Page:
Nigerian's need to rethink how they think - CNBC Africa

Nigerian's need to rethink how they think

Western Africa

by Thabile Manala 0

Strategic thinking has been identified as the missing element required in solving Nigeria’s economic plight. PHOTO: NBC News

Strategic thinking has been identified as the missing element required in solving Nigeria’s economic plight.

This is according to Tunji Adegbesan, director of research at the Lagos Business School. He said a move must be made from the generic “obsessive thinking” that focuses on power, infrastructure and security.

“I consider these oppression issues which are 200 years old. These [issues] are just the requirements to be in the game [however] we are going to have to innovate to go to where we want to be.”

He added that much more thinking and quality attention to the strategic issues will take the country to its future success.

Adegbesan said much thought needs to be given to human capacity issues and optimising the young population. He highlighted that there are about 85 million people in Nigeria under the age of 18, who will need to be equipped with skills.

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“We have to think about the industries where the country will have comparative advantage; we have to think about the value chains that those industries are in and where and how we can compete.”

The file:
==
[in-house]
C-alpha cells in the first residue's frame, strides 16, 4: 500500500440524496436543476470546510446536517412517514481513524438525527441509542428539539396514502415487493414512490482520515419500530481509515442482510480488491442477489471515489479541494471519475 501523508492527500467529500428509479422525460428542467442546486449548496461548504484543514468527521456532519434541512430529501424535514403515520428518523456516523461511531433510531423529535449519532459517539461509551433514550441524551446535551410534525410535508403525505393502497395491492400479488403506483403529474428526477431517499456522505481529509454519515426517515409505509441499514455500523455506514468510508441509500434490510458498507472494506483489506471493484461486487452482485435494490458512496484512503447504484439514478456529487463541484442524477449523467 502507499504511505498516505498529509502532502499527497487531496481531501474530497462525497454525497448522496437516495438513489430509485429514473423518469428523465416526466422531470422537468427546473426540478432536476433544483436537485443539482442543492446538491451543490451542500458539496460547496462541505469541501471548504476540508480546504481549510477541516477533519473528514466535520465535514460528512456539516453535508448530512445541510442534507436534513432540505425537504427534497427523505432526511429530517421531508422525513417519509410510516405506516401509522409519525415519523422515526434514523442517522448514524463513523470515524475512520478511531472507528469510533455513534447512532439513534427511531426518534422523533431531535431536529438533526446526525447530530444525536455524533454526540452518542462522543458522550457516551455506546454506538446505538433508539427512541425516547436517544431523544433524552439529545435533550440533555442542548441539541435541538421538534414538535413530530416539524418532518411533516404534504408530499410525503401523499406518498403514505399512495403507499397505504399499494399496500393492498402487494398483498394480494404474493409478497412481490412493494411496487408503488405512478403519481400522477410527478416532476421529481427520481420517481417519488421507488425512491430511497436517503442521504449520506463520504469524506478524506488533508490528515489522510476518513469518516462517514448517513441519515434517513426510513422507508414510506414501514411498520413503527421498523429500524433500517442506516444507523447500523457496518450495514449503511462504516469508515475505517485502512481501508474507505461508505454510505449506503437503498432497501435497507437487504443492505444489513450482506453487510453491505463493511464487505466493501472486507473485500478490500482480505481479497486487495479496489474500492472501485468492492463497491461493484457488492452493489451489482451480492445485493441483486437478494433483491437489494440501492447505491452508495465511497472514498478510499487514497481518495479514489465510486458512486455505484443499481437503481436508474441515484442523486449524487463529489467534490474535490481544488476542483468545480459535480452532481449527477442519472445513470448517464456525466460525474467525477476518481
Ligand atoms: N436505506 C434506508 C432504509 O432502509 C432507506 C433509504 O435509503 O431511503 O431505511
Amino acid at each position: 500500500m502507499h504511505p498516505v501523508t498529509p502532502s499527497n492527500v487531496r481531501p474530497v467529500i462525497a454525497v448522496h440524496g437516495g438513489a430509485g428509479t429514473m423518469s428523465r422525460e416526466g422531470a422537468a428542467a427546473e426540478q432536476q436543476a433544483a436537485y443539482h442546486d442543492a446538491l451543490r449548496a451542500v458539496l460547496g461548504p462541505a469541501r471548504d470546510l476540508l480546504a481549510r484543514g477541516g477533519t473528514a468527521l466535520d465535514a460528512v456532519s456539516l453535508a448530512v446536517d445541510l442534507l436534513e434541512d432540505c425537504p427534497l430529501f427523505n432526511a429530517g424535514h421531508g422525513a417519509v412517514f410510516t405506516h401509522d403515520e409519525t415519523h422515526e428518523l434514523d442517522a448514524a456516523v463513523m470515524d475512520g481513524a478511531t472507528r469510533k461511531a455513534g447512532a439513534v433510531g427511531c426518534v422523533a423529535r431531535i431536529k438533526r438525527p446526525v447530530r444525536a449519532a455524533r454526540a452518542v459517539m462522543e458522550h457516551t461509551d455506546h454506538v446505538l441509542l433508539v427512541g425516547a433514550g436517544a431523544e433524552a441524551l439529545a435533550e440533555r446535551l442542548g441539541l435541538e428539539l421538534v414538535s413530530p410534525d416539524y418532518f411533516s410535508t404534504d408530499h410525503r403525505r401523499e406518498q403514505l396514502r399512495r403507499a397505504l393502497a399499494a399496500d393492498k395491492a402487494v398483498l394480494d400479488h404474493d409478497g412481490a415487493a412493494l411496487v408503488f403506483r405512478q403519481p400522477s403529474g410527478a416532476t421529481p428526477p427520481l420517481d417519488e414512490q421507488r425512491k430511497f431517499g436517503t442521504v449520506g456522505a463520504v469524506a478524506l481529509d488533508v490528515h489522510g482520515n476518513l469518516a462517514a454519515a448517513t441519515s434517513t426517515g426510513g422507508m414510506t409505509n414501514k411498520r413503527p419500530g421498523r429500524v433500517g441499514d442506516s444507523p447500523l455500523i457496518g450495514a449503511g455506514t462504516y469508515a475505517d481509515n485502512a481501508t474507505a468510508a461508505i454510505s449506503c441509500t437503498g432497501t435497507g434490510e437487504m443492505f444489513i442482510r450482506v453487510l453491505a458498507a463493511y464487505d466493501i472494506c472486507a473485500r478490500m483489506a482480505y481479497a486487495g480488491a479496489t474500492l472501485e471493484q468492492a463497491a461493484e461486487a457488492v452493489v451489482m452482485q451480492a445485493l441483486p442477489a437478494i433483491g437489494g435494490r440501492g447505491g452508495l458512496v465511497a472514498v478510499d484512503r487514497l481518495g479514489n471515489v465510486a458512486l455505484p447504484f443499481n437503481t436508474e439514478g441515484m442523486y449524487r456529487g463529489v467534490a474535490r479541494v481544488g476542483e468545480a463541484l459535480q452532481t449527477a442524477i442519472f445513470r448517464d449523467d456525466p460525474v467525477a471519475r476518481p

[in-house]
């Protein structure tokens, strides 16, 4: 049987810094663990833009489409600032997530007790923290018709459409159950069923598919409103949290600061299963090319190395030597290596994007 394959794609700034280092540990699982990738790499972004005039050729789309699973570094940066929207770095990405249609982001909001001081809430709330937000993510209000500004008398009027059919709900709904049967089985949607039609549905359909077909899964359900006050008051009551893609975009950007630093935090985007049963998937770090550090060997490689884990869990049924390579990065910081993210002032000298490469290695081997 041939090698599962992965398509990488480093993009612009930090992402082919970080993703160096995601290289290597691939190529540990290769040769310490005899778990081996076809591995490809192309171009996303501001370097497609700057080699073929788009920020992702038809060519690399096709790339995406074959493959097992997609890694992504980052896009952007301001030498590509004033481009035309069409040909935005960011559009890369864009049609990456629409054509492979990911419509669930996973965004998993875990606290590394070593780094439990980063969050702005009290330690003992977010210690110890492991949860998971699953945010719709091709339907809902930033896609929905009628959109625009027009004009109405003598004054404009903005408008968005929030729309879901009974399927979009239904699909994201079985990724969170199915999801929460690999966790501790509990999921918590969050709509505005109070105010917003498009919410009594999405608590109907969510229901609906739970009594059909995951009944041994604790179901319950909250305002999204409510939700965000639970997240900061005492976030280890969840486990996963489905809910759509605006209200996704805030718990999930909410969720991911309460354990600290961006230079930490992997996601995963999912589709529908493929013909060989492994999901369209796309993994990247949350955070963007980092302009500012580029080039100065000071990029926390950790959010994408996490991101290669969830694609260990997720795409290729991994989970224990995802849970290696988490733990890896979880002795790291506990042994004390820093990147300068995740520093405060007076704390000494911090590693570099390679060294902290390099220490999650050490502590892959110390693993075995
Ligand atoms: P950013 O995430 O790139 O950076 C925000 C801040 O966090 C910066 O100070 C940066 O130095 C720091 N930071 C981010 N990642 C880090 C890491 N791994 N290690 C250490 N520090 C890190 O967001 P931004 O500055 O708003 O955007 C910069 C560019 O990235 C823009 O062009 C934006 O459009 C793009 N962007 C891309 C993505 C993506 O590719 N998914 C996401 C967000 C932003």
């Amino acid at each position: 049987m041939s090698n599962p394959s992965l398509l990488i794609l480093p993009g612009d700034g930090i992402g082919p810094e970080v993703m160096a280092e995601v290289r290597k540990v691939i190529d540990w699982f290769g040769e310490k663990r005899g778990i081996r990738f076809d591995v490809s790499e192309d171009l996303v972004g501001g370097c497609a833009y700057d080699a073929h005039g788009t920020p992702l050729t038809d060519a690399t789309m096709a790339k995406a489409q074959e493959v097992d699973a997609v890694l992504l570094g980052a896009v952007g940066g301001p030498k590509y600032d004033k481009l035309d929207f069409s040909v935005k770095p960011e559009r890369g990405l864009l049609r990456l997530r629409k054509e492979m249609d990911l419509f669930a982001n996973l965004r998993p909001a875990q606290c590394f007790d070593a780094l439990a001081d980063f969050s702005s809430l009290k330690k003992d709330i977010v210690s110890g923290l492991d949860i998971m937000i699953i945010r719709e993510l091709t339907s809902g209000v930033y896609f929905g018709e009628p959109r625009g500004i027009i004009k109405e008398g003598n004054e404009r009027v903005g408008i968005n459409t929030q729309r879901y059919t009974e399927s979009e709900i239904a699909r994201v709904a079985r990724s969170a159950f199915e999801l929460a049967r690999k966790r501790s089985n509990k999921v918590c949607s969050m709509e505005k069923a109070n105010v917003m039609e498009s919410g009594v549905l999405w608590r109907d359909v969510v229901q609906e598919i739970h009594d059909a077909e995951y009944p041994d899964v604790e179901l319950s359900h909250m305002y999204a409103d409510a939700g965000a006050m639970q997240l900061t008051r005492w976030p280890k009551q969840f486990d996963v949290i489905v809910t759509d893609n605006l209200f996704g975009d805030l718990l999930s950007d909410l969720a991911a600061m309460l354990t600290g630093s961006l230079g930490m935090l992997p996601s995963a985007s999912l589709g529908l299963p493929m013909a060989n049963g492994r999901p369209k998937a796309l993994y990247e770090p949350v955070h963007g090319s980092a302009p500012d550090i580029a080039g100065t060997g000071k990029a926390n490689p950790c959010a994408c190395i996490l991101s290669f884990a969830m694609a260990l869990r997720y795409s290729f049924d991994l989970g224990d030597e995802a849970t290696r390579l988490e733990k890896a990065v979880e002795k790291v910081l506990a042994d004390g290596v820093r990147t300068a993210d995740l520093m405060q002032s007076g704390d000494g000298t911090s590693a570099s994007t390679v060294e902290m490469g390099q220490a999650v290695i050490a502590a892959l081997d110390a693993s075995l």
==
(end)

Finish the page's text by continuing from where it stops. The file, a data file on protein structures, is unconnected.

According to Adegbesan, innovation is crucial to solving problems that are unique to Nigeria. He cited the fact that there are two million school leavers in Nigeria each year and posed the question of how the country will go about building more universities to cater for the capacity.

“When they pass, how do you solve it? Do you need 10 billion dollars to build 500 new universities? do you need to invest in tech? do you need to scale it or outsource it? That’s where our brains should be, this is where I see innovation can fix it, not the usual approach.”

Adegbesan substantiated that education is high up on the list of priorities in African households contrasted to American households where they have access to more options. “After you’ve eaten and paid rent next thing is education.”

He surmised that this social problem presents an opportunity for entrepreneurs. “Think about it as two million consumers with nothing to consume and another 10 million waiting and if you can give them something to consume, then they are your customers.”

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